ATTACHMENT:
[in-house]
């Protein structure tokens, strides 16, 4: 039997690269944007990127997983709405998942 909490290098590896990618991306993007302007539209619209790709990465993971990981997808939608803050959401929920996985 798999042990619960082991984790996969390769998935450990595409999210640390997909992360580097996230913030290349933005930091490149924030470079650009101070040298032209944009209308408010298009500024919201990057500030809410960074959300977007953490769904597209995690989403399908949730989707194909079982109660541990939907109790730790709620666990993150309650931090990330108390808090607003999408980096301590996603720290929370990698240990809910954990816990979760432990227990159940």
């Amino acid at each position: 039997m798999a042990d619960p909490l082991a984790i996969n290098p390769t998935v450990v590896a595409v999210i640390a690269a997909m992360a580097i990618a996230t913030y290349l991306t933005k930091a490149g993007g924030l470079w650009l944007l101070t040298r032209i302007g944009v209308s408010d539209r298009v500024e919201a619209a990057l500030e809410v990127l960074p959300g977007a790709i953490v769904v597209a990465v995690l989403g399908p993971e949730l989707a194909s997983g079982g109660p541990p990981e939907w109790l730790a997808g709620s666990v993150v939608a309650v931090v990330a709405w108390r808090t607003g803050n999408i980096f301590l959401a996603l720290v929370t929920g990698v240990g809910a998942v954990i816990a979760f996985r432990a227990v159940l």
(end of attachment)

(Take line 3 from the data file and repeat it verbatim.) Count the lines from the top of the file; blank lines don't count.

């Amino acid at each position: 039997m798999a042990d619960p909490l082991a984790i996969n290098p390769t998935v450990v590896a595409v999210i640390a690269a997909m992360a580097i990618a996230t913030y290349l991306t933005k930091a490149g993007g924030l470079w650009l944007l101070t040298r032209i302007g944009v209308s408010d539209r298009v500024e919201a619209a990057l500030e809410v990127l960074p959300g977007a790709i953490v769904v597209a990465v995690l989403g399908p993971e949730l989707a194909s997983g079982g109660p541990p990981e939907w109790l730790a997808g709620s666990v993150v939608a309650v931090v990330a709405w108390r808090t607003g803050n999408i980096f301590l959401a996603l720290v929370t929920g990698v240990g809910a998942v954990i816990a979760f996985r432990a227990v159940l």